Factors Contributing to High Levothyroxine Doses

Share this content:

the Endocrinology Advisor take:

A number of factors appear to contribute to higher-than-expected levothyroxine dosing requirements in patients with hypothyroidism, including medication issues and other health conditions.

In a study recently published in Thyroid, researchers noted that most patients with hypothyroidism do not require more than the expected dose of levothyroxine, which is based on the patient’s weight. However, the potential reasons for higher levothyroxine requirements in a single cohort of patients with hypothyroidism have not yet been studied.

For this study, the researchers used the Grampian Automated Follow-Up Register (GAFUR), which follows about 17,500 patients with hypothyroidism. A search of the register in 2008 showed that 190 patients (1%) were taking more than 225 mcg of levothyroxine daily, which is twice the expected maximum daily requirements for a person weighing 80 kg.

The researchers sent questionnaires to 174 of the 190 patients to evaluate the cause for the high requirement of levothyroxine and to offer blood tests for endomysial, parietal cell (PCA) and thyroid peroxidase (TPO) antibodies. Medication details were obtained from primary care practices.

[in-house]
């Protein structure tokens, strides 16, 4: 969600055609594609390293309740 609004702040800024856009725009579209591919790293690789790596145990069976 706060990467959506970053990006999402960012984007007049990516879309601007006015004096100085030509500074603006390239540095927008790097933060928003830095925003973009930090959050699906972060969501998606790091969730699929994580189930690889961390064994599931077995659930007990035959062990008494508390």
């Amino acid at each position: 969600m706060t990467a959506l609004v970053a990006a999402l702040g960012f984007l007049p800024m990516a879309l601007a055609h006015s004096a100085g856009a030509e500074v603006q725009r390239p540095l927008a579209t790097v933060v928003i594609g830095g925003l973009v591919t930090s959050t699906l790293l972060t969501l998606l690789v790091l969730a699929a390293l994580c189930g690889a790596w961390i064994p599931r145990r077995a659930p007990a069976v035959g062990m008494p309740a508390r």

One hundred and twenty-five questionnaires were returned. Results indicated that mean levothyroxine dose was 248 mcg daily. In 26 patients, medication known to interfere with levothyroxine absorption was the cause for a higher-than-expected dosing requirement, and 21 patients reported compliance problems. Seven had positive anti-endomysial antibodies on initial screening, four of whom had new diagnoses of celiac disease. Twenty-seven patients had positive PCA.

In 2011, patients on interfering medications and those with celiac disease had a lower mean levothyroxine dose than in 2008.

Oxycodone, hydrocodone top abused opioid list
Factors Contributing to High Levothyroxine Doses

Background:  Our aim was to determine and quantify the multiple factors contributing to high-dose levothyroxine requirements in a cohort of patients with hypothyroidism.

Methods: The Grampian Automated Follow-Up Register (GAFUR) monitors around 17,500 hypothyroid patients. In 2008, 190 (1%) patients took >225 μg of levothyroxine daily. A questionnaire was sent to 174 patients (16 were untraceable) to assess causes and to offer blood tests for endomysial, parietal cell (PCA), and thyroid peroxidase (TPO) autoantibodies. Primary care practices were contacted for medication details. All patients with positive endomysial autoantibodies were referred to a gastroenterologist. Thyroid function tests and levothyroxine doses were re-evaluated in 2011.

You must be a registered member of Endocrinology Advisor to post a comment.

Sign Up for Free e-Newsletters

CME Focus